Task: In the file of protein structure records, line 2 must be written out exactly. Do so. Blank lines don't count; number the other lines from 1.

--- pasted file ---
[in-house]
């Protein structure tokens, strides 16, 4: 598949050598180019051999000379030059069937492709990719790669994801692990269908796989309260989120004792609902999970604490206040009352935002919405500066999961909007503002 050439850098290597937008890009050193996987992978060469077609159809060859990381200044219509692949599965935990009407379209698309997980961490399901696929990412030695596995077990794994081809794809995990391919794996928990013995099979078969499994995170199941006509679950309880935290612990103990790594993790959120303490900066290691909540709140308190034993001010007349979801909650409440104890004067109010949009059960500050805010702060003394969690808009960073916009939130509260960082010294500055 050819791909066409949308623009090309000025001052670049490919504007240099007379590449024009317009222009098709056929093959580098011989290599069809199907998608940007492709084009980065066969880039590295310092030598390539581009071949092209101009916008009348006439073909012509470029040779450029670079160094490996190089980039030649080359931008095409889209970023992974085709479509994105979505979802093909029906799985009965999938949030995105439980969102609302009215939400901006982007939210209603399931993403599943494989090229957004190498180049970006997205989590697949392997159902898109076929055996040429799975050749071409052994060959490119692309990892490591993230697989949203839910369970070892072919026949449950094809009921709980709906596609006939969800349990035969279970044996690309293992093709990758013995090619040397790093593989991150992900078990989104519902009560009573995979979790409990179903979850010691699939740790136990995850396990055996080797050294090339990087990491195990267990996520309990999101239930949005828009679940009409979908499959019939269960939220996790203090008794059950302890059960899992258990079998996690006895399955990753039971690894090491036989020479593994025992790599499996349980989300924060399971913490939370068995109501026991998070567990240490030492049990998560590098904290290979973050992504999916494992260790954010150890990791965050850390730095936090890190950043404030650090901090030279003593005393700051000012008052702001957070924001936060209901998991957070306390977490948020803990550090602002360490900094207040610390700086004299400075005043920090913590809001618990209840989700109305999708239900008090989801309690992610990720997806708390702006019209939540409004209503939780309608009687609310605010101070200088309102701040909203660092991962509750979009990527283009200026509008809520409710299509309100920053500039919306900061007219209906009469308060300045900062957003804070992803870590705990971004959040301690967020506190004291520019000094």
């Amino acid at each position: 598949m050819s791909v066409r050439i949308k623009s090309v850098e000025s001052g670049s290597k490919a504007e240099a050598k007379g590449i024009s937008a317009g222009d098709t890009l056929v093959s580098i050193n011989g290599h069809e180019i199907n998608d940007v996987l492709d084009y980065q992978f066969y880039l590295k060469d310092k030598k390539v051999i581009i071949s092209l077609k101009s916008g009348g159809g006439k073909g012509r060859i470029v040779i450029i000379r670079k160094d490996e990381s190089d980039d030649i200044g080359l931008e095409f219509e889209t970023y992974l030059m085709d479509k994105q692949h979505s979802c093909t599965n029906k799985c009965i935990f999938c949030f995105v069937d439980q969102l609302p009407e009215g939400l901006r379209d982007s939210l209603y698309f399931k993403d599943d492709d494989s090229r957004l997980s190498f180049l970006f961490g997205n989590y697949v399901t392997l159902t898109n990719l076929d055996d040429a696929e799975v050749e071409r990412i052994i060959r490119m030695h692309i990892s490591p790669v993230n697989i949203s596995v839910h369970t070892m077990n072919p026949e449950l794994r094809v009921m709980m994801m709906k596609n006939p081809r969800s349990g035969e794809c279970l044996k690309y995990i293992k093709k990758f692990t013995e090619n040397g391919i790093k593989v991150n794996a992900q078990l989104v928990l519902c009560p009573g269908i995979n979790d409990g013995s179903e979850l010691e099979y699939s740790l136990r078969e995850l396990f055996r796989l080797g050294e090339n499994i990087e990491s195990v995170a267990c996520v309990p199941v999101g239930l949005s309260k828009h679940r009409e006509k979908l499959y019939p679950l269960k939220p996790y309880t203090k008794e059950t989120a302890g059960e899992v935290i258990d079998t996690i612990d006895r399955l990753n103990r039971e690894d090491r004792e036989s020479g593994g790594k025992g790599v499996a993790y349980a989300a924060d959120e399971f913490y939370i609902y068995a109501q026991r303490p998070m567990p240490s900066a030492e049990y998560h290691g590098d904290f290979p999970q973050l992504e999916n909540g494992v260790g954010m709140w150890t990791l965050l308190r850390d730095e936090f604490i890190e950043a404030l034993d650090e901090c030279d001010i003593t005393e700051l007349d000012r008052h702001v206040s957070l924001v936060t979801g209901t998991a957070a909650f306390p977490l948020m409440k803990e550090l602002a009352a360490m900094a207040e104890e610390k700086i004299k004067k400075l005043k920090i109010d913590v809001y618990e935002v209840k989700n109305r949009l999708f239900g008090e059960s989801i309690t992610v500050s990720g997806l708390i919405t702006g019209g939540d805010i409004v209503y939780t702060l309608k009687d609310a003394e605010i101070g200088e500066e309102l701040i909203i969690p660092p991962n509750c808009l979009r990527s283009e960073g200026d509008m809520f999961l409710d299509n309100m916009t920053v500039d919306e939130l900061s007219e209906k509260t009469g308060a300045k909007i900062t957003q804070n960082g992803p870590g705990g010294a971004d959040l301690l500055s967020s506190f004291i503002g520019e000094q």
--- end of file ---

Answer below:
């Protein structure tokens, strides 16, 4: 598949050598180019051999000379030059069937492709990719790669994801692990269908796989309260989120004792609902999970604490206040009352935002919405500066999961909007503002 050439850098290597937008890009050193996987992978060469077609159809060859990381200044219509692949599965935990009407379209698309997980961490399901696929990412030695596995077990794994081809794809995990391919794996928990013995099979078969499994995170199941006509679950309880935290612990103990790594993790959120303490900066290691909540709140308190034993001010007349979801909650409440104890004067109010949009059960500050805010702060003394969690808009960073916009939130509260960082010294500055 050819791909066409949308623009090309000025001052670049490919504007240099007379590449024009317009222009098709056929093959580098011989290599069809199907998608940007492709084009980065066969880039590295310092030598390539581009071949092209101009916008009348006439073909012509470029040779450029670079160094490996190089980039030649080359931008095409889209970023992974085709479509994105979505979802093909029906799985009965999938949030995105439980969102609302009215939400901006982007939210209603399931993403599943494989090229957004190498180049970006997205989590697949392997159902898109076929055996040429799975050749071409052994060959490119692309990892490591993230697989949203839910369970070892072919026949449950094809009921709980709906596609006939969800349990035969279970044996690309293992093709990758013995090619040397790093593989991150992900078990989104519902009560009573995979979790409990179903979850010691699939740790136990995850396990055996080797050294090339990087990491195990267990996520309990999101239930949005828009679940009409979908499959019939269960939220996790203090008794059950302890059960899992258990079998996690006895399955990753039971690894090491036989020479593994025992790599499996349980989300924060399971913490939370068995109501026991998070567990240490030492049990998560590098904290290979973050992504999916494992260790954010150890990791965050850390730095936090890190950043404030650090901090030279003593005393700051000012008052702001957070924001936060209901998991957070306390977490948020803990550090602002360490900094207040610390700086004299400075005043920090913590809001618990209840989700109305999708239900008090989801309690992610990720997806708390702006019209939540409004209503939780309608009687609310605010101070200088309102701040909203660092991962509750979009990527283009200026509008809520409710299509309100920053500039919306900061007219209906009469308060300045900062957003804070992803870590705990971004959040301690967020506190004291520019000094």